A common worry that individuals have when thinking about bankruptcy is how will it affect their credit score. Many individuals considering bankruptcy will also consider debt settlement or debt consolidation as a way out of debt. The question is which is better or worse for your credit score?

Chapter 7 bankruptcy takes on average 95 days from filing to discharge. Immediately after discharge individuals can begin to rebuild credit. Think about drawing a line in the sand. Prior to filing most individuals have credit scores of 500 to 600, which is low. Filing bankruptcy will not lower the score much more although it will be listed on a credit score. Once a discharge is received individuals will often receive credit card offers and extensions of credit. The reason is individual with income suddenly become debt free, therefore their debt to income ratio looks better. Creditors also know that an individual can not file another chapter 7 for eight years, their chance of being paid is high. Through responsible credit use, including charging only what you can afford and paying the balance in full and on time every month, as well as paying mortgage and car payments timely, credit scores will climb.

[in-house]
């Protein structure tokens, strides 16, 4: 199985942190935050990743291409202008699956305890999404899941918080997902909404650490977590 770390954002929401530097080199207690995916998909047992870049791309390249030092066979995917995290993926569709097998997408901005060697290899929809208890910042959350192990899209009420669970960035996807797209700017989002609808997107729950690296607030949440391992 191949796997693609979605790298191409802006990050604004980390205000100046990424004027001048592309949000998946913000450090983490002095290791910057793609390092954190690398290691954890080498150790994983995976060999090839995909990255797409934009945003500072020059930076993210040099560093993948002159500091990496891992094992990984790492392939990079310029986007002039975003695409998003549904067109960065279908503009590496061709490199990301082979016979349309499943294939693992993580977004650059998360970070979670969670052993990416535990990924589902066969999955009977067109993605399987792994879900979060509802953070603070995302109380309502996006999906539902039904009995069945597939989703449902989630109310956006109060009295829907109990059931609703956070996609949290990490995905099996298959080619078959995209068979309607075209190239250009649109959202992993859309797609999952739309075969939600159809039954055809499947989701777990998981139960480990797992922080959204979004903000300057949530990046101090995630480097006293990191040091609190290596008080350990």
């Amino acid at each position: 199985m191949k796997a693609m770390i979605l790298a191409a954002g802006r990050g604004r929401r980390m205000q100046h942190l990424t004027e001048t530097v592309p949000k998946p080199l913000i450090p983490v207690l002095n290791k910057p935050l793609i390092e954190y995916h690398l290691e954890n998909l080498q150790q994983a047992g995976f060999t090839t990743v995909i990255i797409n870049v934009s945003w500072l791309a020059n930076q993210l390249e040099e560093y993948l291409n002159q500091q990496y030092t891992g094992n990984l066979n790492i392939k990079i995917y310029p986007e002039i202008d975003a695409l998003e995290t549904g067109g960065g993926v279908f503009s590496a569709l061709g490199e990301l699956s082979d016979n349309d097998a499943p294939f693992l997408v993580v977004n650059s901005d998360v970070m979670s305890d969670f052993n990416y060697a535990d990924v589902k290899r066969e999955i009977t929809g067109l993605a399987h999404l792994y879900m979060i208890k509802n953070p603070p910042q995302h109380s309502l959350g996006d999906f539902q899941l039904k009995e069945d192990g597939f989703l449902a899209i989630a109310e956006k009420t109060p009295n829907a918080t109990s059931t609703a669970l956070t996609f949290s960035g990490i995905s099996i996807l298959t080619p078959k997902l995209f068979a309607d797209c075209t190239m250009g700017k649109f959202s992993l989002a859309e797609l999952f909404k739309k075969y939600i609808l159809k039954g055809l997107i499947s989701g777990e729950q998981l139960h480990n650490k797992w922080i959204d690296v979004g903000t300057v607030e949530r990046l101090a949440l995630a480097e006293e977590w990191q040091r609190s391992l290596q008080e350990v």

Debt consolidation or debt settlement will often take years to complete. The lengthy process will mean that the low credit scores of 500 to 600 will remain low until the debt is satisfied. Beyond the length many creditors will report settled in full or compromise in full as a designation on the credit report. Such designation are viewed as a negative.

The best thing to do when considering the affect that any process will have on your credit score is to know your options.